A New Jersey County Considers Program to Control Feral Cats

An ordinance that recently was introduced in a New Jersey county could help manage feral cats and save taxpayers money.

Posted: January 20, 2007, 5 a.m. EST

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A new ordinance might help manage feral cats in Springfield Township, N.J., reported Packetonline.com, a division of The Princeton Packet Inc.

Feral cats haven’t been a problem in the farm fields, but they have been a problem in housing communities, Councilman Richard Toone said in a previous statement. Feral cats could potentially carry diseases, such as rabies.

The program, if implemented, would trap, neuter and release feral cats, also known as TNR. Under the proposed plan, the areas where feral cats lived would be baited. Cats would then be trapped and neutered. Basic vaccinations, such as rabies, would also be given. Afterward, the cats would have their ears clipped so people would know which cats have been through the TNR program.

The program would save taxpayers money in Burlington County and Springfield because it would lessen the burden that a lot of animal shelters receive from the overpopulation of these cats, according to Robert Gogats, Burlington County health coordinator. Many of the cats that are brought in have to be put to sleep.

The program has been successful in other Burlington County townships such as Beverly, Tabernacle and Medford, according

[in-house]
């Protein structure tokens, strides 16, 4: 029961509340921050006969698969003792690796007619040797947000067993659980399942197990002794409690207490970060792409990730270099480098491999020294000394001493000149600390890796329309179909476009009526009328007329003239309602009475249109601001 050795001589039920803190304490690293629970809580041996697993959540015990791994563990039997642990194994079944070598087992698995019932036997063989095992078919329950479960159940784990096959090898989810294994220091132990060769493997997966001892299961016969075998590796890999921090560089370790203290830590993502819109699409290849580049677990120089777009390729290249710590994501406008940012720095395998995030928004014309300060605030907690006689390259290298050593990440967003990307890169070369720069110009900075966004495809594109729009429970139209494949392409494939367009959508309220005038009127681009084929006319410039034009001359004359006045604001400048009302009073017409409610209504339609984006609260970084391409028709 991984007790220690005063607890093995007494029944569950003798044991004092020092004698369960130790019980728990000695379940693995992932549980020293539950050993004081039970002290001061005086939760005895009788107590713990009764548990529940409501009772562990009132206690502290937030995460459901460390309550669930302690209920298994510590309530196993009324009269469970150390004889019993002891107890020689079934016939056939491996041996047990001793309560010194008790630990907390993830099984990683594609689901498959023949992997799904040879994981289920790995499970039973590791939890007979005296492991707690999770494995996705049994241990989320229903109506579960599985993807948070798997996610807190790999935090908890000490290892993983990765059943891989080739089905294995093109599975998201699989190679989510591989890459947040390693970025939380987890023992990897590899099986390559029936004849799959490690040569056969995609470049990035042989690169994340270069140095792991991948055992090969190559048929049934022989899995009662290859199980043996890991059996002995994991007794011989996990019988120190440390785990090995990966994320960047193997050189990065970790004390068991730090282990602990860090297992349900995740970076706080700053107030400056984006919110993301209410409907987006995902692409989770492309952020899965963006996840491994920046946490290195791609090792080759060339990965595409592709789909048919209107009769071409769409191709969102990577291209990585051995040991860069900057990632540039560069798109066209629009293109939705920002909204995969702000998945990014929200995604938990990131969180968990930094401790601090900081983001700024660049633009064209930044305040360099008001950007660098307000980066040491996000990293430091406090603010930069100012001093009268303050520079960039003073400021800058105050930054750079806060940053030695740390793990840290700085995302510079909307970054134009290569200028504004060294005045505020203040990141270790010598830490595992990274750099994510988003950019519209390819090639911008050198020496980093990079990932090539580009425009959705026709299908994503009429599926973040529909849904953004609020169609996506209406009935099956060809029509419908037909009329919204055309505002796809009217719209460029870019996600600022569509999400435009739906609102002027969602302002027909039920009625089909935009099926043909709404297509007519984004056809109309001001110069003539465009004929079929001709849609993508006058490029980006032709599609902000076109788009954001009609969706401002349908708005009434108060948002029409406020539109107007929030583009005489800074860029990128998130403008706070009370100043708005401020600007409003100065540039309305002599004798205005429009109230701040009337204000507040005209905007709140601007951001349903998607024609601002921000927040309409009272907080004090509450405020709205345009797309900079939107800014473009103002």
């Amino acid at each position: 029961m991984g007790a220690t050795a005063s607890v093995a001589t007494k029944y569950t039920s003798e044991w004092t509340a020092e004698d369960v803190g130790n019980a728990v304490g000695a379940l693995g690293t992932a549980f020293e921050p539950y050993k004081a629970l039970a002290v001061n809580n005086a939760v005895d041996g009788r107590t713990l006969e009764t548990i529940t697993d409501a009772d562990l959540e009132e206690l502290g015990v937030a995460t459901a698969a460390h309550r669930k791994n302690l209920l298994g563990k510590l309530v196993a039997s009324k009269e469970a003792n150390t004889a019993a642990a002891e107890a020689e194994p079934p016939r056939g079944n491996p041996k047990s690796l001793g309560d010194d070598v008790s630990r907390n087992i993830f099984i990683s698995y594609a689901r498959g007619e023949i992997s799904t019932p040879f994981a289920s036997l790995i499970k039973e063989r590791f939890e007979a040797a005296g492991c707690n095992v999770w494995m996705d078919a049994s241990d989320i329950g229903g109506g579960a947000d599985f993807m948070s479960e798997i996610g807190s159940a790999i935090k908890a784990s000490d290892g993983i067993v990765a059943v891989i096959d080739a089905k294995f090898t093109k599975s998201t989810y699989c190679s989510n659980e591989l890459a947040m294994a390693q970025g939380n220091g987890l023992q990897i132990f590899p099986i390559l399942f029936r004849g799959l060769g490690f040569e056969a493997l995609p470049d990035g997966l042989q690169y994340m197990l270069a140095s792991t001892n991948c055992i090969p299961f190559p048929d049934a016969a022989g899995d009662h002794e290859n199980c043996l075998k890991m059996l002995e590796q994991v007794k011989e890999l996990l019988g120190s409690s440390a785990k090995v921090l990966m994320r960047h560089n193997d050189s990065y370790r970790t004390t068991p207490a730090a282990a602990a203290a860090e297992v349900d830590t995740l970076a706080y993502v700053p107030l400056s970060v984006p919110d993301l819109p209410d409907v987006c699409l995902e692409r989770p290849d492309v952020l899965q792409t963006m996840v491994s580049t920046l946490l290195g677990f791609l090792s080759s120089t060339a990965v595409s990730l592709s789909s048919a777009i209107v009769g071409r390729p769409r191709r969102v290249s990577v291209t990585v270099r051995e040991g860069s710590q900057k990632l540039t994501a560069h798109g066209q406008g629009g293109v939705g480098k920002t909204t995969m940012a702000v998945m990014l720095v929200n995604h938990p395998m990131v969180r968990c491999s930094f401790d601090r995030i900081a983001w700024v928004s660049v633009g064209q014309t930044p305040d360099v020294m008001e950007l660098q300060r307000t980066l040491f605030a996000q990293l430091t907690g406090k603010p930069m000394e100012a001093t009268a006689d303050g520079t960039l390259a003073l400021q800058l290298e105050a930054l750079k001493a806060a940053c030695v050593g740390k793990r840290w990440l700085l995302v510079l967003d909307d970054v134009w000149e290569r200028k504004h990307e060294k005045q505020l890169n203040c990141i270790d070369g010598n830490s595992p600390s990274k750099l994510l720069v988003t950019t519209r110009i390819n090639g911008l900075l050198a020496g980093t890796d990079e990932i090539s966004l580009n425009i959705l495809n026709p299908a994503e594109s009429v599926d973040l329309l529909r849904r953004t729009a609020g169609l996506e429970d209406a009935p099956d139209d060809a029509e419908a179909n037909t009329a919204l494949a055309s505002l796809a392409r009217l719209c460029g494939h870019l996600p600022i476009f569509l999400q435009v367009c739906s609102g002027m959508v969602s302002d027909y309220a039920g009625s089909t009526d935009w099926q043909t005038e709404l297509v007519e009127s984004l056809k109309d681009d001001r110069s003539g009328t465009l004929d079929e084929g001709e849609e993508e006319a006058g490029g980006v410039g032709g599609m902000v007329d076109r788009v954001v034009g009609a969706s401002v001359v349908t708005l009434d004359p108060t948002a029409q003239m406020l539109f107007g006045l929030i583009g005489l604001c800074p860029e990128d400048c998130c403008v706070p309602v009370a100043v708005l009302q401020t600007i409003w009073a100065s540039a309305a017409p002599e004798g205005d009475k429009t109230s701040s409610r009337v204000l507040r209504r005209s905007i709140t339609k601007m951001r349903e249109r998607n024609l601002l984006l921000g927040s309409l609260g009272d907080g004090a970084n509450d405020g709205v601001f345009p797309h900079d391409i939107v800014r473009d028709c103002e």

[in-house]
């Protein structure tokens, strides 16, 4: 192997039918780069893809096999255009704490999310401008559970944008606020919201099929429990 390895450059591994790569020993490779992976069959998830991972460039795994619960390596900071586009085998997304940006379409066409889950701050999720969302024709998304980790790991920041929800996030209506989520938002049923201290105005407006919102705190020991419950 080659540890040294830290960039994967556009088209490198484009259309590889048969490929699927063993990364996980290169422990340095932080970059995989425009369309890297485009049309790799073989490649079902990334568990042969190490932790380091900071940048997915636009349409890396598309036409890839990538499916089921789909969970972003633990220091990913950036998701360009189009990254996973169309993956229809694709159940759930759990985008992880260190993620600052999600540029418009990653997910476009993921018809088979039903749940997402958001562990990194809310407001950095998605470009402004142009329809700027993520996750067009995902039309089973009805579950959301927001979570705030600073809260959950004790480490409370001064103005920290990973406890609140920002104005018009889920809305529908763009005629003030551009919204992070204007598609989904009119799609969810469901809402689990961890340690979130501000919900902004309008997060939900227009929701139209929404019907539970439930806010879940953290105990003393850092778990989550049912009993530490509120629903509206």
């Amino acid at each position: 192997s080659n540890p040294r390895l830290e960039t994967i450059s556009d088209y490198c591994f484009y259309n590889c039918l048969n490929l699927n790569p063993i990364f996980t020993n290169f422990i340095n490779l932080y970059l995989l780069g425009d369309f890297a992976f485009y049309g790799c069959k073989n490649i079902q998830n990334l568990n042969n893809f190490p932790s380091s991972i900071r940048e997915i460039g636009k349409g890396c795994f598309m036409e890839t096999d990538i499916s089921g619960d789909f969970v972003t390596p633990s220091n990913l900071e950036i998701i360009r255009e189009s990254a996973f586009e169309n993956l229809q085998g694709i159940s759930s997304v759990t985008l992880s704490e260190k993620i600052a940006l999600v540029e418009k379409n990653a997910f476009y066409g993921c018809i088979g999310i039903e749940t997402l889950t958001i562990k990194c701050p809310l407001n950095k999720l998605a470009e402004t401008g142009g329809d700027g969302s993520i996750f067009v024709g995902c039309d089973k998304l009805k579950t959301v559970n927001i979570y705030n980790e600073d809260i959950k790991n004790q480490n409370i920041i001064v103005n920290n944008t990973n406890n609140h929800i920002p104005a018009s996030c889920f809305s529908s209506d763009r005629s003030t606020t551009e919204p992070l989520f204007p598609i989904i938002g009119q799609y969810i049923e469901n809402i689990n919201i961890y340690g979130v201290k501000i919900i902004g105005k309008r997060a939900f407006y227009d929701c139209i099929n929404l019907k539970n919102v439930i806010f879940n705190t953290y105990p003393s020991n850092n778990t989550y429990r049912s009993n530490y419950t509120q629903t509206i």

to Gogats.

He said that the implementation of this program would be a humane yet practical way to address the problems caused by the feral cat population and could result in a noticeably smaller feral cat population, Packetonline.com reported.

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Reader Comments

Carol    Lumberton, Burl. Co., NJ

6/2/2007 11:21:40 AM

A TNR program in any county would be terrific for these cats. There continues to be too many feral cats and tons more kittens running in neighborhoods. And too many still careless people letting unspayed/neutered cats out, or feeding strays which helps them reproduce. They do suffer outdoors. Also, I have found it tough to get animal control or rescue help with either trapping them and turning them in to a shelter, or a TNR program. Every year there are more feral kittens being born and this year is no exception. Only so many tame ones can be adopted out, and they need to be spayed/neutered before people get them, since many people can't be counted on to be responsible.

Sandy    Medford, NJ

1/21/2007 2:41:47 PM

Since the TNR program has been successful in many towns, Medford being my town, the logical thing to do is to pass the ordinance. The animals are not dangerous to anyone....they have been inoculated and neutered or spayed. Let these poor homeless cats live their lives in peace. They are here because of humans who failed to do the right thing, by having them fixed. Show some compassion and pass the ordinance. It's the right thing to do.

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